With Italy’s general election coming on March 4, all eyes are turning to Rome. Pollsters have not discerned strong views on what the election really holds for Italy. It’s not at all clear whether what awaits is a scenario dominated by mainstream parties, one where antiestablishment actors like Beppe Grillo’s Five Star Movement or Northern League hold sway, or even a hybrid, totally unprecedented scenario.
A piece for Foreign Affairs by former U.S. vice president Joe Biden first drew the attention of international observers towards the risk that foreign powers could tilt the balance. For Biden, a “Russian effort is now under way to support the nationalist Northern League and the populist Five Star Movement in Italy’s upcoming parliamentary elections.” Other reports by the Atlantic Council and the U.S. Senate Committee on Foreign Relations further reinforced the view that Italy is dangerously exposed to foreign meddling—by Russia in particular.
Concerns about geopolitical nudging in Rome are common today—and hardly a surprise in Italy, given that much is at stake: more than €2 trillion in government bonds, and an important seat at the table at which the fiscal and political fate of the whole EU will be decided.
Most, if not all, of the reports about foreign interference in Italy seem to focus on social media and fake news. While these are important, new and insidious issues, there is a risk that discussions about Russian trolls deflect attention from the proverbial elephant in the room: the way political parties are funded. It is glaringly relevant to note that, in the wake of a 2013 reform on this matter, foreign financing of Italian parties is not just possible, but legal. And with most Italian parties seeing their lowest popularity in history, the prospects for massive popular funding remain slimmer than slim. Substantial cash is needed, and quickly. Italian corporates may fill that gap, but the risk of protracted criminal investigations and nasty media headlines are a powerful disincentive for Italian entrepreneurs to pump cash into Italian parties.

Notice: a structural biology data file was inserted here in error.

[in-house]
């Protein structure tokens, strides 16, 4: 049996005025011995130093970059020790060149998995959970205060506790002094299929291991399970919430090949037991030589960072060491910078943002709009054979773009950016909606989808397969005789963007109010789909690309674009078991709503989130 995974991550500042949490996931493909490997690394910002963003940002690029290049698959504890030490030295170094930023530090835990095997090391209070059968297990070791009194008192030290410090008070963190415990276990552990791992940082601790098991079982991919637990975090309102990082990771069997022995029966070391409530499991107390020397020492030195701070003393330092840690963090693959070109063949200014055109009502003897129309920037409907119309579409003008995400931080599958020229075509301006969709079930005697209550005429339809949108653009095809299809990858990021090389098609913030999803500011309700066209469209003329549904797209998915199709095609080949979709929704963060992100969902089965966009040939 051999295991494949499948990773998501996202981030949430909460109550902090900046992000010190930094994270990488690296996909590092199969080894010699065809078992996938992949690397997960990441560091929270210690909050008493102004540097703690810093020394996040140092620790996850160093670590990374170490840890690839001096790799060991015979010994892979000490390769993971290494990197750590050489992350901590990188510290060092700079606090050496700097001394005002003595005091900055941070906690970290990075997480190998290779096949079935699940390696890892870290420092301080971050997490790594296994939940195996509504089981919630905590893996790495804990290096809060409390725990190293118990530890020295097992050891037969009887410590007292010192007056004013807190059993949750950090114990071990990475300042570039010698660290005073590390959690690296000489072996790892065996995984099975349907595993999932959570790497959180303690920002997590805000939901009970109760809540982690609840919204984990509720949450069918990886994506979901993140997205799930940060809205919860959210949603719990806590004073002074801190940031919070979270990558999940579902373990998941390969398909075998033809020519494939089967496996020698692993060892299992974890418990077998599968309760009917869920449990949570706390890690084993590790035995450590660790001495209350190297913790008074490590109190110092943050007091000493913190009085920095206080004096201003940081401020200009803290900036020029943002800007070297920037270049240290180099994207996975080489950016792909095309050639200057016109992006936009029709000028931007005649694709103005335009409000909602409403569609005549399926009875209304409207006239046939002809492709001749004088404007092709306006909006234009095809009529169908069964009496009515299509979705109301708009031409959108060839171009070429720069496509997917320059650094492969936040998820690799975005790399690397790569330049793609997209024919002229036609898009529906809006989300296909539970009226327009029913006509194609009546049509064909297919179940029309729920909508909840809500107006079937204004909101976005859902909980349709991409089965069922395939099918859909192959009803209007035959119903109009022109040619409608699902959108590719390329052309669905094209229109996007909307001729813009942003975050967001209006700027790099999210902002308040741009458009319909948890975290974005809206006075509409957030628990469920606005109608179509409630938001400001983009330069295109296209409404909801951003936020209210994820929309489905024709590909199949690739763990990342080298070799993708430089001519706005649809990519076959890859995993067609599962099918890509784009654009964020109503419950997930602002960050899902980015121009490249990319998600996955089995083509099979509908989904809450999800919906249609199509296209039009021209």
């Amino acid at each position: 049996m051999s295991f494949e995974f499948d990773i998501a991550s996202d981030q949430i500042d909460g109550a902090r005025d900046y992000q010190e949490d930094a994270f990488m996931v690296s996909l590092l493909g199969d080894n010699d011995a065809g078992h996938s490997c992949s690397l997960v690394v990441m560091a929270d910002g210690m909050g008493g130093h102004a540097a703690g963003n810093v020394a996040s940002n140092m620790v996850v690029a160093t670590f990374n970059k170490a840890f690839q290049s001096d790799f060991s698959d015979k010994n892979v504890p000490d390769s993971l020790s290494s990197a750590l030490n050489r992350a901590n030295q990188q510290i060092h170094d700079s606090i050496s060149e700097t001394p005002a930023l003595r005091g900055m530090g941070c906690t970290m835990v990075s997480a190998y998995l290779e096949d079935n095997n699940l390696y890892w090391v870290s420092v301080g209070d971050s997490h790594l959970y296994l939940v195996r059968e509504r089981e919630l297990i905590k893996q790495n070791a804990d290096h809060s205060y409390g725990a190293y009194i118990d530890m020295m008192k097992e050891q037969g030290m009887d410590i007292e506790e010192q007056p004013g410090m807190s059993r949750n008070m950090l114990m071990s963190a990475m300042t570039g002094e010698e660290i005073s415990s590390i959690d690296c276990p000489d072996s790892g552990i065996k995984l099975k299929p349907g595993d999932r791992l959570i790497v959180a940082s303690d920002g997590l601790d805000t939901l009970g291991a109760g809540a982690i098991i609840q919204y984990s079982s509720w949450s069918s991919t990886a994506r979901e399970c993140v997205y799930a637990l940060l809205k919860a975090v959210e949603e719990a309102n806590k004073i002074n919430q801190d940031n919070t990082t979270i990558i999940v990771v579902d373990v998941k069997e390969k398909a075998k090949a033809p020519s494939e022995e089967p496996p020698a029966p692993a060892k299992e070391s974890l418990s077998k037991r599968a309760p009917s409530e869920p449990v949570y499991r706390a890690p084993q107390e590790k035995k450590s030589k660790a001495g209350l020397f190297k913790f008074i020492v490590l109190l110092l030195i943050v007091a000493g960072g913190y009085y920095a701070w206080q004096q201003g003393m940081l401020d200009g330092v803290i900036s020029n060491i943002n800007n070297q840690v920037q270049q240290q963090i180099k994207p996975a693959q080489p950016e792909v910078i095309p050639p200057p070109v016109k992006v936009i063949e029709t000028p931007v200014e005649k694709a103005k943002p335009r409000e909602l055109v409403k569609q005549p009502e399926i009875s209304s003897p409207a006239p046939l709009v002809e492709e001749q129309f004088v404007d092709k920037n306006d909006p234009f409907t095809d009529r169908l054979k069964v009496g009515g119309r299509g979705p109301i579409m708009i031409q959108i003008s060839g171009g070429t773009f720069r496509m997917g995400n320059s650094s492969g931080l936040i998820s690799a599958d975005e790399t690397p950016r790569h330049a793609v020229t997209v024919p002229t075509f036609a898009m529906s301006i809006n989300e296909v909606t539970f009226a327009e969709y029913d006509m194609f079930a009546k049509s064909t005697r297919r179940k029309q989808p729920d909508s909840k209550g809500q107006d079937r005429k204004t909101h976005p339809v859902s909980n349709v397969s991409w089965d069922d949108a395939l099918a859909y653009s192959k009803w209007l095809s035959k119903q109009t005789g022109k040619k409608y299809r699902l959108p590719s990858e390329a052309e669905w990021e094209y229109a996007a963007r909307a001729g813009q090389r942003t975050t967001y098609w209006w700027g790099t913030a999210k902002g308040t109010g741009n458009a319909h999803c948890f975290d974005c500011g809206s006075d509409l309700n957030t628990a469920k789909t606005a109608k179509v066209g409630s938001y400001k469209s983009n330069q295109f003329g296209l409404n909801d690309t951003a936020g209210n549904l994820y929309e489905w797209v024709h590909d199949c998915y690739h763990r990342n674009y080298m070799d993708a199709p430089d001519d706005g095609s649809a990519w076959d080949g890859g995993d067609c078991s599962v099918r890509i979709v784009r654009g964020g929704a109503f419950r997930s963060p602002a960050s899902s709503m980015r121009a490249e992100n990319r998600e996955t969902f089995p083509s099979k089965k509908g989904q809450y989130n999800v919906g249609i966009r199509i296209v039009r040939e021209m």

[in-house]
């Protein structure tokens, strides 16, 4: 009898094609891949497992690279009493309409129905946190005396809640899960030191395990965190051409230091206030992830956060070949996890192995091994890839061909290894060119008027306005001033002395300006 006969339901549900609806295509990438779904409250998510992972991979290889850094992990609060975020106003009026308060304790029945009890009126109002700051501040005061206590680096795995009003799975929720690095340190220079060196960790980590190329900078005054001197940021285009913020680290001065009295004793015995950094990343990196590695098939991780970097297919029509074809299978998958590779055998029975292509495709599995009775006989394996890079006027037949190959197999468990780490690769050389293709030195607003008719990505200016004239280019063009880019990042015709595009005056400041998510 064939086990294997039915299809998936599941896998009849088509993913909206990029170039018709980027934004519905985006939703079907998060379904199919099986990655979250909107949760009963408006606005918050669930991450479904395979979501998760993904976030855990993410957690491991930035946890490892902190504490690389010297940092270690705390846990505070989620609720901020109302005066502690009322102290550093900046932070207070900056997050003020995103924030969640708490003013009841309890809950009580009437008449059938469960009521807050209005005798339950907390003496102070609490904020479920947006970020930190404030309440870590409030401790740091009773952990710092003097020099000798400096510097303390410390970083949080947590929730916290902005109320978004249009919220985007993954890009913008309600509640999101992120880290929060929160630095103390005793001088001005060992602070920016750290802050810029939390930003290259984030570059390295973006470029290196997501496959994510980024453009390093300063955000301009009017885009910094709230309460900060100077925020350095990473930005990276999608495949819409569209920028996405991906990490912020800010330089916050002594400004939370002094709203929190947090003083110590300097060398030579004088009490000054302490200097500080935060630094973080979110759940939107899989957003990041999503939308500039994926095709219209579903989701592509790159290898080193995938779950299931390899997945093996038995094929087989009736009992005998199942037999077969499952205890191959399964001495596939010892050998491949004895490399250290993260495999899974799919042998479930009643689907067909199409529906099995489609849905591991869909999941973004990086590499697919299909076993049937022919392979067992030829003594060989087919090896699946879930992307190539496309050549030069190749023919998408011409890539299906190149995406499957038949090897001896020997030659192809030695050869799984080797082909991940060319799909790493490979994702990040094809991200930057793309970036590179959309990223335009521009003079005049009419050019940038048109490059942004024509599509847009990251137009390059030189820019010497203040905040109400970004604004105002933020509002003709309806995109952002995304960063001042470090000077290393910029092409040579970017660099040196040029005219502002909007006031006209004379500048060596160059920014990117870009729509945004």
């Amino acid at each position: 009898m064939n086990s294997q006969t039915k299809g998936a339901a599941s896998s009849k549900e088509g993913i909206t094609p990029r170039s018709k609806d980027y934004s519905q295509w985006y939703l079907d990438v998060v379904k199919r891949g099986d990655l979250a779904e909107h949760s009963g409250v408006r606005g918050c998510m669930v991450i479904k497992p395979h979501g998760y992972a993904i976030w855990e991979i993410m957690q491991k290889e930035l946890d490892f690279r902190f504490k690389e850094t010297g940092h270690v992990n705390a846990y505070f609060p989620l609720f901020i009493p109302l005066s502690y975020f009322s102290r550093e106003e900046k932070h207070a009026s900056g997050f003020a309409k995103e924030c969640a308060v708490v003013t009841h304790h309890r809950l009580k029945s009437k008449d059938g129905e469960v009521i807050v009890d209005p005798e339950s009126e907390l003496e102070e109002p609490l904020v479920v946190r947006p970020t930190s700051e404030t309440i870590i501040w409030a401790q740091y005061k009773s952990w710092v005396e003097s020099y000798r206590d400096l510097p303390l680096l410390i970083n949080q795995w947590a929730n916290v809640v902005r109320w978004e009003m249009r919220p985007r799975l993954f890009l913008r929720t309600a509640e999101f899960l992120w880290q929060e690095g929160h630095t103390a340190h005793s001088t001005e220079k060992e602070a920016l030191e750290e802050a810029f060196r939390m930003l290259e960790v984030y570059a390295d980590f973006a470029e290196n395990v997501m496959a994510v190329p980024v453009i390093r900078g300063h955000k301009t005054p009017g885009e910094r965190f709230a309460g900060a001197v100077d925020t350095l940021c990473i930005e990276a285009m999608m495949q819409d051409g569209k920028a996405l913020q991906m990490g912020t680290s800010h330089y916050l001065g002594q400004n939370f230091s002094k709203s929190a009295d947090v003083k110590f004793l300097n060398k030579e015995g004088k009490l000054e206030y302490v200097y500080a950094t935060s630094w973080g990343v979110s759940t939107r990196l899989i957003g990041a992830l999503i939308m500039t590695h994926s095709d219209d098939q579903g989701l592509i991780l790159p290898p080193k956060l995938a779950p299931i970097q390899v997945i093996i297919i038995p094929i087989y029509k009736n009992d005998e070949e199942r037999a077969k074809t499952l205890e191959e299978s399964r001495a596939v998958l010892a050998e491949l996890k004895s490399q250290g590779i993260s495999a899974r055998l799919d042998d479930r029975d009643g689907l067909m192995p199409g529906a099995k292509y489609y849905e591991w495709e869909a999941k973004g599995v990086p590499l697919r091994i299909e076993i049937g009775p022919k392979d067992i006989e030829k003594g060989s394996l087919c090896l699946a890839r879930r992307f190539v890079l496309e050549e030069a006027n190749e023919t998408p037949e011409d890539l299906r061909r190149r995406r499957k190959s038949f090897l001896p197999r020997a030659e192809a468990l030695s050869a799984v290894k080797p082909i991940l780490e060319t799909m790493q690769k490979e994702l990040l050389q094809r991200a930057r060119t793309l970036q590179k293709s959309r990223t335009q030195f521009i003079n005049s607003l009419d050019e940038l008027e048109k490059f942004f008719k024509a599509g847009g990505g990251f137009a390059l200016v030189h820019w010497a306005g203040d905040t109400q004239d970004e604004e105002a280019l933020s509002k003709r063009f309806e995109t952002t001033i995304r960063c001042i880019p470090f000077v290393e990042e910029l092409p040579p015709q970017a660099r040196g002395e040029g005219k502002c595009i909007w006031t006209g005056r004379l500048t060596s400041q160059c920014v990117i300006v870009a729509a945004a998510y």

Foreign patrons, meanwhile, need not be so sensitive. Clearly, the “opportunity” is not one for Western listed blue-chip companies, as these are mostly compliance-obsessed organizations which face all sorts of scrutiny from watchdogs and minority investors across the globe. Think authoritarian. Think China, Russia and Iran—the club of “geopolitical gentlemen.”
Has the case of an Italian MP on Azerbaijan’s payroll to wield influence at the Council of Europe made waves? That’s nothing compared to what’s next: entire parties for sale, and all legally. Very few antibodies exist within the Italian legal system. Section 246 of the Italian Criminal Code—introduced almost a century ago, under fascism—vaguely foresees sanctions, albeit mild ones, for “the citizen who takes foreign money to commit acts against the Italian national interest.” While the 2013 reform of party funding is rather stringent on domestic funding, it is totally silent on foreign funding. Has an unintentional loophole been created? If so, why have parliamentary calls to introduce a ban on foreign party funding in Italy gone unanswered? Has there been will in the government (which, at the time, was led by Enrico Letta) to explicitly allow foreign funding? Whatever the reason, it was a mortal error.
In fact, for authoritarian sponsors, the “price” of an Italian party is trivial, but the prize is not. Authoritarian sponsors do not face moral dilemmas at all, and foreign-policy agenda items may thus leap from deep sleep to center stage, given the growing tendency for Italy’s fractious political parties to have a plethora of foreign friends, partners and patrons.
Italian parties are well positioned to make the case against international sanctions in Brussels, and weigh in on NATO deployments and other important subjects, such as the definition of strategic sectors and reciprocity rules that matter to some powerful states today. On top of that, whoever controls the pro tempore Italian majority party can appoint the CEOs of Italian state-owned giants such as ENI or ENEL, which have broad international asset portfolios. Investing in Italian parties has never been more fun.
Francesco Galietti is the founder of Policy Sonar, a Rome-based political risk firm, and a former senior counsel at the Italian Ministry of Finance. His book Sovranità in vendita, on foreign meddling and Italian party funding, has just hit the shelves.
Image: A man stands to look electoral posters in Pomigliano D'Arco, near Naples, Italy, February 21, 2018. Picture taken February 21, 2018. REUTERS/Alessandro Bianchi